In store-and-forward switching, when the switch receives the frame, it stores the received data in buffers until the complete frame has been received. While in the storage process, the switch checks and analyses the frame for information about its intended destination. During this process, the switch checks the frame for errors using the Cyclic Redundancy Check (CRC) trailer portion of the Ethernet frame - a mathematical formula, based on the number of bits (1s) in the frame.
If the frame contains no error, the frame will be forwarded to the appropriate port towards its destination but when an error is detected the frame is dropped or discarded.
In cut-through switching, the switch works on the frame soon as it is received, even if the transmission is not complete. The switch records destination MAC address so as to determine to which port to forward the data. The destination MAC address is located in the first 6 bytes of the frame following the foreword. The switch in this case does not perform any error checking on the frame.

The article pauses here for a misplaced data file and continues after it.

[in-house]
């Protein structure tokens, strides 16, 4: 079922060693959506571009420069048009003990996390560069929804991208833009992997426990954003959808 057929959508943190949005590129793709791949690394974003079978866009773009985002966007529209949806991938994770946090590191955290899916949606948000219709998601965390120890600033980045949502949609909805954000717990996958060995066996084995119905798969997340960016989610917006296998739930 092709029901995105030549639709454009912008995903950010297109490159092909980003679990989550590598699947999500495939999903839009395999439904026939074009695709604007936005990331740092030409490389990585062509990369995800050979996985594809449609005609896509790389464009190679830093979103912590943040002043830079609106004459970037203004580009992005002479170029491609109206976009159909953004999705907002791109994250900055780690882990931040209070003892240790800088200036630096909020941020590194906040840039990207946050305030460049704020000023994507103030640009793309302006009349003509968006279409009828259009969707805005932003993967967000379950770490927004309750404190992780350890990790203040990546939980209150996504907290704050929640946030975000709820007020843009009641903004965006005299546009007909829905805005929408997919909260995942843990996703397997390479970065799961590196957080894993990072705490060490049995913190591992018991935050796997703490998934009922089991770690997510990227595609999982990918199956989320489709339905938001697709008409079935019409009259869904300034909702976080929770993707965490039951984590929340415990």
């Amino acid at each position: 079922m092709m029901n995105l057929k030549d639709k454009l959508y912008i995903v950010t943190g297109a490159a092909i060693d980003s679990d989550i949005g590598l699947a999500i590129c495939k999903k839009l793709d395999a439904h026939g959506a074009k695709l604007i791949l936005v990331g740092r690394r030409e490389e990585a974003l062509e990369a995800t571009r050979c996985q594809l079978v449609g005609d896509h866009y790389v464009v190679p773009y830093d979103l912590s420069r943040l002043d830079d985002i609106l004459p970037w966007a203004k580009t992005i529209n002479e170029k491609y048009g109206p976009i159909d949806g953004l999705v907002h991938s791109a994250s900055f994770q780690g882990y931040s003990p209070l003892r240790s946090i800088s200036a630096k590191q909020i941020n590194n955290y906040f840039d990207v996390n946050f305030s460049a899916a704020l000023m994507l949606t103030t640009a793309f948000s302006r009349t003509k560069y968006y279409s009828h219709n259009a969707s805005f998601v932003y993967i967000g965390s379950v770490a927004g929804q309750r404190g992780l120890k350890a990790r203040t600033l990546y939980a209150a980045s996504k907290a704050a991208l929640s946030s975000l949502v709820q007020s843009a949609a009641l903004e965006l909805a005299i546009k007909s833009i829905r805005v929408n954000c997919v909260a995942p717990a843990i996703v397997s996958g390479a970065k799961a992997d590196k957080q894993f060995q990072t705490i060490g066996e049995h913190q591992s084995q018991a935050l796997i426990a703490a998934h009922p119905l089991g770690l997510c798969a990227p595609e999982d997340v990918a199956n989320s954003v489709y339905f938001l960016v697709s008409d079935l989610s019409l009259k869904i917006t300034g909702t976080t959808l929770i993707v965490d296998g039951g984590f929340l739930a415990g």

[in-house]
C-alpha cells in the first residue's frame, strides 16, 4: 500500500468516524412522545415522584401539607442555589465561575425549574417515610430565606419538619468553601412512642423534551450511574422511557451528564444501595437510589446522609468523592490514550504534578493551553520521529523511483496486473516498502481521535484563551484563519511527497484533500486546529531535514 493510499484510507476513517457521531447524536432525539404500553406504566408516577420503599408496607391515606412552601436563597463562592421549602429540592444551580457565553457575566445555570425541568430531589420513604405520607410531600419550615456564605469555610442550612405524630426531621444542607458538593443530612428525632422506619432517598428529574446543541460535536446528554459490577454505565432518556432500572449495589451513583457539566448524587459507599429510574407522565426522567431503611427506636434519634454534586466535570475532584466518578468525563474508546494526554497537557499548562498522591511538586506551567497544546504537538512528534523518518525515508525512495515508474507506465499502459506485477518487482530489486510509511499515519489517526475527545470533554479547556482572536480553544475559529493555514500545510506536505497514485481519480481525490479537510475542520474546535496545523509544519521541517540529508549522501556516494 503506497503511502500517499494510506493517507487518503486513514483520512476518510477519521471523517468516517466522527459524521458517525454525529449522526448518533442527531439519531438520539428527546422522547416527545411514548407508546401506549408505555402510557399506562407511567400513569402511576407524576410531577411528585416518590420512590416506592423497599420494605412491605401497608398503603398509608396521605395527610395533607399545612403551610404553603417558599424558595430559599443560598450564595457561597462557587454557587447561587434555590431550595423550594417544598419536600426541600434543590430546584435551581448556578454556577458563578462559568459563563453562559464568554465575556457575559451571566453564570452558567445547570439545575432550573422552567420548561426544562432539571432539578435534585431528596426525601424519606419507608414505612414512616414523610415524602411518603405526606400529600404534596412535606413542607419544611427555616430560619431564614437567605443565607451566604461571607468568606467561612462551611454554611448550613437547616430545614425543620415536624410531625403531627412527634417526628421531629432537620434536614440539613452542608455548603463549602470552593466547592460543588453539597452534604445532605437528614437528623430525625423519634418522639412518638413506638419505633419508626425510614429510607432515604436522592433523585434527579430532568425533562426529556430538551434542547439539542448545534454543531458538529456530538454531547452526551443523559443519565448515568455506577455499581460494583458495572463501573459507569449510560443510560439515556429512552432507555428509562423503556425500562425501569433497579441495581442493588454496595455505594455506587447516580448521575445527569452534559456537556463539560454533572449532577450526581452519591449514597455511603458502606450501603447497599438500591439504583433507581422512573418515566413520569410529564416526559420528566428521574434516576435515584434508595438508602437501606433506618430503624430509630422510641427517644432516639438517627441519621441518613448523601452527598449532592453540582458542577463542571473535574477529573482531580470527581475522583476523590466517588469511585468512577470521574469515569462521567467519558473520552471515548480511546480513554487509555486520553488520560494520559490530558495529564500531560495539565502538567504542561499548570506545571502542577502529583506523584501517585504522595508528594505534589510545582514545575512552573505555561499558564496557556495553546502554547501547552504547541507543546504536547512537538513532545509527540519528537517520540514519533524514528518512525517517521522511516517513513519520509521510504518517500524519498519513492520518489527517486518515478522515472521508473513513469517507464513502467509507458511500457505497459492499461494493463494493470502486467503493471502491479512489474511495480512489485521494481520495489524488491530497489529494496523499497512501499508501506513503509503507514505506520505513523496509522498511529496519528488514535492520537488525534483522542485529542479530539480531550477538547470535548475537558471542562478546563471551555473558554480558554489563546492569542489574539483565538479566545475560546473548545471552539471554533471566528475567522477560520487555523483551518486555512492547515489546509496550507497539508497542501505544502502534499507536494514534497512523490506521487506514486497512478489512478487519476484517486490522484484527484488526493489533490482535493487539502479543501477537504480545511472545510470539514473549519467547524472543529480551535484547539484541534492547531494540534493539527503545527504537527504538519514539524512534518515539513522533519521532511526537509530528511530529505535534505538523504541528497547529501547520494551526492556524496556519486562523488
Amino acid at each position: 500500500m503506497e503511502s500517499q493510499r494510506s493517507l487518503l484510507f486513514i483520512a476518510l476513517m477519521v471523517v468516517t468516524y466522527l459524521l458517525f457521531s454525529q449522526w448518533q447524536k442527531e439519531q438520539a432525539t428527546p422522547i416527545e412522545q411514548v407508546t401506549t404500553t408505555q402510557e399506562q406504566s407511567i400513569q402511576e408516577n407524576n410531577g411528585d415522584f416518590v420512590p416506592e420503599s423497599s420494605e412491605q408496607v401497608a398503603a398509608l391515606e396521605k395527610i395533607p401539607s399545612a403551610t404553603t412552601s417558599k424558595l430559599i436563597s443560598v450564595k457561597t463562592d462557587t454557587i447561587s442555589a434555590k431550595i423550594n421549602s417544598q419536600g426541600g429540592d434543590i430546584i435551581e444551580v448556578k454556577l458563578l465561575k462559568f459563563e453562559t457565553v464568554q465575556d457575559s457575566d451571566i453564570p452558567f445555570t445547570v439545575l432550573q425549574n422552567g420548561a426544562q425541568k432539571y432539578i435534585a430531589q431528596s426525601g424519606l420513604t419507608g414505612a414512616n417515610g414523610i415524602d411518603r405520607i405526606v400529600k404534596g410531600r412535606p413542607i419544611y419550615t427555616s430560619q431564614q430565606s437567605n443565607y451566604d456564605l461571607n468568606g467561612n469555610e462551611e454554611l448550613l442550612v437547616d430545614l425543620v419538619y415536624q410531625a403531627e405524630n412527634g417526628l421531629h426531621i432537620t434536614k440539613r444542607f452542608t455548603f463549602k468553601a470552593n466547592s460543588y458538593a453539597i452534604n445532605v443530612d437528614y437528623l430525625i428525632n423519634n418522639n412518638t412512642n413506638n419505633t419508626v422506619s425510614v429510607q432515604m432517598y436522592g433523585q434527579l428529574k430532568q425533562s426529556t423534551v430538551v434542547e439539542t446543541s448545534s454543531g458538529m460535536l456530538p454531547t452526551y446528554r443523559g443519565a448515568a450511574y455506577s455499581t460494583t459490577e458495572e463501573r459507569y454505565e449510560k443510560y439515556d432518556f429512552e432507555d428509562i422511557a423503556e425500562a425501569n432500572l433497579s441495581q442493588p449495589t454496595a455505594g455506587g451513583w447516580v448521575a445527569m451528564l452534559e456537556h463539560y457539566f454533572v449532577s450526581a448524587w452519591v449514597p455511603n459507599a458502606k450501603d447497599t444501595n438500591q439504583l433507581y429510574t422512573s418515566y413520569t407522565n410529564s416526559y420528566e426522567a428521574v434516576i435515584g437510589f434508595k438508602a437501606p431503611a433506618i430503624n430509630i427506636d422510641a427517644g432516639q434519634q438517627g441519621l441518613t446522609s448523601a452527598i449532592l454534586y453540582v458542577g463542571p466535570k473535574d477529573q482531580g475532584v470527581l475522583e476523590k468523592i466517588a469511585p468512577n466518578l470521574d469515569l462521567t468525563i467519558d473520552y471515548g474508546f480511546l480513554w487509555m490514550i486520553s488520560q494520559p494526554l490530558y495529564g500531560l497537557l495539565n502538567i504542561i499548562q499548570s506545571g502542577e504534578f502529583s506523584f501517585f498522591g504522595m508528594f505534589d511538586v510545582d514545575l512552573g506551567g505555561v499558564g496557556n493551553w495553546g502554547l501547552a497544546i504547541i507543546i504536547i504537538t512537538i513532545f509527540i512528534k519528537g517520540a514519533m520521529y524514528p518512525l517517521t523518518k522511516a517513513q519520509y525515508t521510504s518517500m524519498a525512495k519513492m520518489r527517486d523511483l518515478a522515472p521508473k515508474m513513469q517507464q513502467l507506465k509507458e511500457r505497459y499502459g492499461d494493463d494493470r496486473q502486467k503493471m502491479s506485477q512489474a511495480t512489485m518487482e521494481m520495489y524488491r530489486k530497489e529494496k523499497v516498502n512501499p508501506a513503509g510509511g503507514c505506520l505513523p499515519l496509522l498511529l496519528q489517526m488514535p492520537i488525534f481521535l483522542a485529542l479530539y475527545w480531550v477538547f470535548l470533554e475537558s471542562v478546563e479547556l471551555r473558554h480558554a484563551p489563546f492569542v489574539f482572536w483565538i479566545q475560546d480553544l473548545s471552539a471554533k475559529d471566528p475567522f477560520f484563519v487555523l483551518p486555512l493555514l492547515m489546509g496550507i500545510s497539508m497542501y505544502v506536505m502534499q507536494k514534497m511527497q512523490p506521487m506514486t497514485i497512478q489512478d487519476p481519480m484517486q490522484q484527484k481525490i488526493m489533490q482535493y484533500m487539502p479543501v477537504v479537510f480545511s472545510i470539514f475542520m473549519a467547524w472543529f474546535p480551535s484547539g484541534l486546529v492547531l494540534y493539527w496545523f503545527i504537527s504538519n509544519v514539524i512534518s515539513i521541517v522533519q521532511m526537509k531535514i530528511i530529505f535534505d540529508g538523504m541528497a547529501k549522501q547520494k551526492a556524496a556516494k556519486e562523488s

Cut-through switching is faster than store-and-forward switching. However, because the switch does not check the frame for errors, it forwards corrupt frames throughout the network. The corrupt frames consume bandwidth while they are being forwarded. The destination NIC- Network Interface Card- will eventually drops or discards the corrupt frames.
Cisco Catalyst switches uses solely the store-and-forward method of forwarding frames
Most switches are configured to perform cut-through switching on a per-port basis until a user-defined error mark is reached and then they automatically change to store-and-forward. When the error rate falls below the threshold, the port automatically changes back to cut-through switching.